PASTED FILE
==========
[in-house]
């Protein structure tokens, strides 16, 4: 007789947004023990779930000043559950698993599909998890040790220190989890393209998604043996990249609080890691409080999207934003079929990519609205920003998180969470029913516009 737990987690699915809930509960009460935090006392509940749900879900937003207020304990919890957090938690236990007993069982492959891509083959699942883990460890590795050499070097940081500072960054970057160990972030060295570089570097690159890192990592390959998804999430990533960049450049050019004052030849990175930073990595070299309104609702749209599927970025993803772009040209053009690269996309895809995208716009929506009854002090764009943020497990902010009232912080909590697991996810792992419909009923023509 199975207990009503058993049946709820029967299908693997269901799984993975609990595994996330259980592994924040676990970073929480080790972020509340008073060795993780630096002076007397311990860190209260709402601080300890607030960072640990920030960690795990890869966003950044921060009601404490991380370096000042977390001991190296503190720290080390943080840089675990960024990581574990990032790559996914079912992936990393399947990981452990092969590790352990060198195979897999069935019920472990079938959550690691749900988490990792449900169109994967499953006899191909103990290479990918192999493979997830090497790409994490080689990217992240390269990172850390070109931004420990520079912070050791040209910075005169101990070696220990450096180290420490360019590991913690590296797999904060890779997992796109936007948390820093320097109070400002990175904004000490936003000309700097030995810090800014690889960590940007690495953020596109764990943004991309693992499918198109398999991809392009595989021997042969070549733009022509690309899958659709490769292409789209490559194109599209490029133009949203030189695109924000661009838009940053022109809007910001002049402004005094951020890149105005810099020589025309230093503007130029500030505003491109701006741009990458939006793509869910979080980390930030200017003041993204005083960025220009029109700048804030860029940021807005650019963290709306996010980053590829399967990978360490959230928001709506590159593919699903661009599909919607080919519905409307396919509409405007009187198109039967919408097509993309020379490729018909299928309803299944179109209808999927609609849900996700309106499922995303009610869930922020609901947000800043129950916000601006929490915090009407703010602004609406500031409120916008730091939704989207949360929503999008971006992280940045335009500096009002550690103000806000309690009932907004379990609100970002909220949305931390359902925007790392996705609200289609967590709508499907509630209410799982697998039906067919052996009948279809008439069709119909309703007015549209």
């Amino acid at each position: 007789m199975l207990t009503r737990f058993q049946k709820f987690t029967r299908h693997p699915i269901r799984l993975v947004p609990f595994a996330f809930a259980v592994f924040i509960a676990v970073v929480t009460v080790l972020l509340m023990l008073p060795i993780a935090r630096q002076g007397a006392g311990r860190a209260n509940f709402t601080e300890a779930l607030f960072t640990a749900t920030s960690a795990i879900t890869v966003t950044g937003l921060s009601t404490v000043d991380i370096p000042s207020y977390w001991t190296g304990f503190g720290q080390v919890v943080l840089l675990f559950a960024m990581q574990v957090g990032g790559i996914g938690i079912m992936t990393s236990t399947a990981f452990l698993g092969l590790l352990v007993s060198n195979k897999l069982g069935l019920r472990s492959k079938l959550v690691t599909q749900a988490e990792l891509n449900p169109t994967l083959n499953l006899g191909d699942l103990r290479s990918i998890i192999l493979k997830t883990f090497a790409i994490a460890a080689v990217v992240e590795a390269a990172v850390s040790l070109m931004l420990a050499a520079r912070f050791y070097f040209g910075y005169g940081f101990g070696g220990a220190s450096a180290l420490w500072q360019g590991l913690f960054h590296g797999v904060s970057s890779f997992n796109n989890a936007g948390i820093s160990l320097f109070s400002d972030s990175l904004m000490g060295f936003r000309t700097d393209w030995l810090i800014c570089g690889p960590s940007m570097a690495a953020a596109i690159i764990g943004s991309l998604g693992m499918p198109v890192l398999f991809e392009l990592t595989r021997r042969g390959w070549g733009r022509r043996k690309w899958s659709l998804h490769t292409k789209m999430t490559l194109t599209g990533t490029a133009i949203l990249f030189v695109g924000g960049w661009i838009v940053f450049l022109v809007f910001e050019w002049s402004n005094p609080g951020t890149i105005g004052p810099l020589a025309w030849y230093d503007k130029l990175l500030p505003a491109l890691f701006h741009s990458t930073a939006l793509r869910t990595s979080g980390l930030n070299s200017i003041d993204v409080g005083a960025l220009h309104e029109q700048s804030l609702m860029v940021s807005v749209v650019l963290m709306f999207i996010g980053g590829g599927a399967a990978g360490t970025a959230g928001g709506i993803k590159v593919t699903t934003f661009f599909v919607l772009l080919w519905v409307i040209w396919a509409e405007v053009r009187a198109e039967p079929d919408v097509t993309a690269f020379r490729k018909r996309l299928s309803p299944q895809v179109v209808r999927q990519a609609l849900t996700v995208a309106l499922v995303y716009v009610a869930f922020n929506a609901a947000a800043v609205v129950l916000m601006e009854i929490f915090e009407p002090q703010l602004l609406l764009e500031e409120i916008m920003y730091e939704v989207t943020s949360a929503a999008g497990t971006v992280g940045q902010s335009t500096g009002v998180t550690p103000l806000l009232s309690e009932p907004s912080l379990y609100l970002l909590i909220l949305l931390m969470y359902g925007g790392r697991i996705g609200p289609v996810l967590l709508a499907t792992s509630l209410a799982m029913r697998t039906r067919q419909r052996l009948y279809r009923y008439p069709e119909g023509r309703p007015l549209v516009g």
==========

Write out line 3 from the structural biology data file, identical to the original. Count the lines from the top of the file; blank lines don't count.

């Amino acid at each position: 007789m199975l207990t009503r737990f058993q049946k709820f987690t029967r299908h693997p699915i269901r799984l993975v947004p609990f595994a996330f809930a259980v592994f924040i509960a676990v970073v929480t009460v080790l972020l509340m023990l008073p060795i993780a935090r630096q002076g007397a006392g311990r860190a209260n509940f709402t601080e300890a779930l607030f960072t640990a749900t920030s960690a795990i879900t890869v966003t950044g937003l921060s009601t404490v000043d991380i370096p000042s207020y977390w001991t190296g304990f503190g720290q080390v919890v943080l840089l675990f559950a960024m990581q574990v957090g990032g790559i996914g938690i079912m992936t990393s236990t399947a990981f452990l698993g092969l590790l352990v007993s060198n195979k897999l069982g069935l019920r472990s492959k079938l959550v690691t599909q749900a988490e990792l891509n449900p169109t994967l083959n499953l006899g191909d699942l103990r290479s990918i998890i192999l493979k997830t883990f090497a790409i994490a460890a080689v990217v992240e590795a390269a990172v850390s040790l070109m931004l420990a050499a520079r912070f050791y070097f040209g910075y005169g940081f101990g070696g220990a220190s450096a180290l420490w500072q360019g590991l913690f960054h590296g797999v904060s970057s890779f997992n796109n989890a936007g948390i820093s160990l320097f109070s400002d972030s990175l904004m000490g060295f936003r000309t700097d393209w030995l810090i800014c570089g690889p960590s940007m570097a690495a953020a596109i690159i764990g943004s991309l998604g693992m499918p198109v890192l398999f991809e392009l990592t595989r021997r042969g390959w070549g733009r022509r043996k690309w899958s659709l998804h490769t292409k789209m999430t490559l194109t599209g990533t490029a133009i949203l990249f030189v695109g924000g960049w661009i838009v940053f450049l022109v809007f910001e050019w002049s402004n005094p609080g951020t890149i105005g004052p810099l020589a025309w030849y230093d503007k130029l990175l500030p505003a491109l890691f701006h741009s990458t930073a939006l793509r869910t990595s979080g980390l930030n070299s200017i003041d993204v409080g005083a960025l220009h309104e029109q700048s804030l609702m860029v940021s807005v749209v650019l963290m709306f999207i996010g980053g590829g599927a399967a990978g360490t970025a959230g928001g709506i993803k590159v593919t699903t934003f661009f599909v919607l772009l080919w519905v409307i040209w396919a509409e405007v053009r009187a198109e039967p079929d919408v097509t993309a690269f020379r490729k018909r996309l299928s309803p299944q895809v179109v209808r999927q990519a609609l849900t996700v995208a309106l499922v995303y716009v009610a869930f922020n929506a609901a947000a800043v609205v129950l916000m601006e009854i929490f915090e009407p002090q703010l602004l609406l764009e500031e409120i916008m920003y730091e939704v989207t943020s949360a929503a999008g497990t971006v992280g940045q902010s335009t500096g009002v998180t550690p103000l806000l009232s309690e009932p907004s912080l379990y609100l970002l909590i909220l949305l931390m969470y359902g925007g790392r697991i996705g609200p289609v996810l967590l709508a499907t792992s509630l209410a799982m029913r697998t039906r067919q419909r052996l009948y279809r009923y008439p069709e119909g023509r309703p007015l549209v516009g």